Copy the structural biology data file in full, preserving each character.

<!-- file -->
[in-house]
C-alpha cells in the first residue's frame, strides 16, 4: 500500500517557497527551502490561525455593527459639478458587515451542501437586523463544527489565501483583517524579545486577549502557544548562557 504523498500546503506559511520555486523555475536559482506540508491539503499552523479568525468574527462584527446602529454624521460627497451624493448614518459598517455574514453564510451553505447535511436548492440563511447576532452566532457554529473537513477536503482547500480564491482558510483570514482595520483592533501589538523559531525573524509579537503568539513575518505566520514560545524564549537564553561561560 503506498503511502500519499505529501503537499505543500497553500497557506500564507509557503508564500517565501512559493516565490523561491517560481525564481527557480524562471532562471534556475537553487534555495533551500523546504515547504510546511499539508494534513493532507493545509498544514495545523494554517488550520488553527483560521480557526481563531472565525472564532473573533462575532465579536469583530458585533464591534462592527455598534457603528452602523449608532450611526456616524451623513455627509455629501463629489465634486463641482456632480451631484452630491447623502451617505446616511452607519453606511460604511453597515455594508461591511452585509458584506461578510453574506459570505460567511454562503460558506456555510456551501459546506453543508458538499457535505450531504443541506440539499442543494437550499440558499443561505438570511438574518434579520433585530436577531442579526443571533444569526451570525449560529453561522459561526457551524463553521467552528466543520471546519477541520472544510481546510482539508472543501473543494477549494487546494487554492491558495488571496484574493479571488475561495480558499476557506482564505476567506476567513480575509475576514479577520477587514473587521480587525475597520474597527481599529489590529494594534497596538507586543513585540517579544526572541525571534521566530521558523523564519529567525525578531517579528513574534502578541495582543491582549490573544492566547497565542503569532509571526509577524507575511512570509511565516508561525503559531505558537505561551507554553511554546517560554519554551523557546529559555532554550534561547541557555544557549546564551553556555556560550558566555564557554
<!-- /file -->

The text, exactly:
[in-house]
C-alpha cells in the first residue's frame, strides 16, 4: 500500500517557497527551502490561525455593527459639478458587515451542501437586523463544527489565501483583517524579545486577549502557544548562557 504523498500546503506559511520555486523555475536559482506540508491539503499552523479568525468574527462584527446602529454624521460627497451624493448614518459598517455574514453564510451553505447535511436548492440563511447576532452566532457554529473537513477536503482547500480564491482558510483570514482595520483592533501589538523559531525573524509579537503568539513575518505566520514560545524564549537564553561561560 503506498503511502500519499505529501503537499505543500497553500497557506500564507509557503508564500517565501512559493516565490523561491517560481525564481527557480524562471532562471534556475537553487534555495533551500523546504515547504510546511499539508494534513493532507493545509498544514495545523494554517488550520488553527483560521480557526481563531472565525472564532473573533462575532465579536469583530458585533464591534462592527455598534457603528452602523449608532450611526456616524451623513455627509455629501463629489465634486463641482456632480451631484452630491447623502451617505446616511452607519453606511460604511453597515455594508461591511452585509458584506461578510453574506459570505460567511454562503460558506456555510456551501459546506453543508458538499457535505450531504443541506440539499442543494437550499440558499443561505438570511438574518434579520433585530436577531442579526443571533444569526451570525449560529453561522459561526457551524463553521467552528466543520471546519477541520472544510481546510482539508472543501473543494477549494487546494487554492491558495488571496484574493479571488475561495480558499476557506482564505476567506476567513480575509475576514479577520477587514473587521480587525475597520474597527481599529489590529494594534497596538507586543513585540517579544526572541525571534521566530521558523523564519529567525525578531517579528513574534502578541495582543491582549490573544492566547497565542503569532509571526509577524507575511512570509511565516508561525503559531505558537505561551507554553511554546517560554519554551523557546529559555532554550534561547541557555544557549546564551553556555556560550558566555564557554